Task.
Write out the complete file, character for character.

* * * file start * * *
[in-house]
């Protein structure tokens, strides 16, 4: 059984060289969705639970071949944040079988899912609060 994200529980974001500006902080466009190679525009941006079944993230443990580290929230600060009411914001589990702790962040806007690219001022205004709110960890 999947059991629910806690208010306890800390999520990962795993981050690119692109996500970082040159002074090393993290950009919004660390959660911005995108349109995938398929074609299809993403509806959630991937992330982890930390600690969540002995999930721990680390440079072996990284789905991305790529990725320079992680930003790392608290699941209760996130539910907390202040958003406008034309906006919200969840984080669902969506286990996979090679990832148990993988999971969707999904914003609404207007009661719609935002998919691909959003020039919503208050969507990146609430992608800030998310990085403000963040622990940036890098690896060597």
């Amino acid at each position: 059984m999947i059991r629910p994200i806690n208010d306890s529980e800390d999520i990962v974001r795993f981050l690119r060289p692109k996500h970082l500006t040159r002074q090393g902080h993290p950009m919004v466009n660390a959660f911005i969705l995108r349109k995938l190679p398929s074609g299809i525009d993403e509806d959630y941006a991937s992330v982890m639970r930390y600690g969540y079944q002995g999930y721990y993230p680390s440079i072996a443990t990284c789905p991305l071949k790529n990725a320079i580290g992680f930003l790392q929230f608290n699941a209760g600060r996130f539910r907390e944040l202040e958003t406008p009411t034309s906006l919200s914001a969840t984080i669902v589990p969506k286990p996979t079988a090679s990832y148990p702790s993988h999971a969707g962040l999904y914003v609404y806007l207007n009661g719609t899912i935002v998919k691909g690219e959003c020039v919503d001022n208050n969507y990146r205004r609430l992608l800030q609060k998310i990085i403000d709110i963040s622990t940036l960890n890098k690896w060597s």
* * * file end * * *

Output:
[in-house]
């Protein structure tokens, strides 16, 4: 059984060289969705639970071949944040079988899912609060 994200529980974001500006902080466009190679525009941006079944993230443990580290929230600060009411914001589990702790962040806007690219001022205004709110960890 999947059991629910806690208010306890800390999520990962795993981050690119692109996500970082040159002074090393993290950009919004660390959660911005995108349109995938398929074609299809993403509806959630991937992330982890930390600690969540002995999930721990680390440079072996990284789905991305790529990725320079992680930003790392608290699941209760996130539910907390202040958003406008034309906006919200969840984080669902969506286990996979090679990832148990993988999971969707999904914003609404207007009661719609935002998919691909959003020039919503208050969507990146609430992608800030998310990085403000963040622990940036890098690896060597």
């Amino acid at each position: 059984m999947i059991r629910p994200i806690n208010d306890s529980e800390d999520i990962v974001r795993f981050l690119r060289p692109k996500h970082l500006t040159r002074q090393g902080h993290p950009m919004v466009n660390a959660f911005i969705l995108r349109k995938l190679p398929s074609g299809i525009d993403e509806d959630y941006a991937s992330v982890m639970r930390y600690g969540y079944q002995g999930y721990y993230p680390s440079i072996a443990t990284c789905p991305l071949k790529n990725a320079i580290g992680f930003l790392q929230f608290n699941a209760g600060r996130f539910r907390e944040l202040e958003t406008p009411t034309s906006l919200s914001a969840t984080i669902v589990p969506k286990p996979t079988a090679s990832y148990p702790s993988h999971a969707g962040l999904y914003v609404y806007l207007n009661g719609t899912i935002v998919k691909g690219e959003c020039v919503d001022n208050n969507y990146r205004r609430l992608l800030q609060k998310i990085i403000d709110i963040s622990t940036l960890n890098k690896w060597s």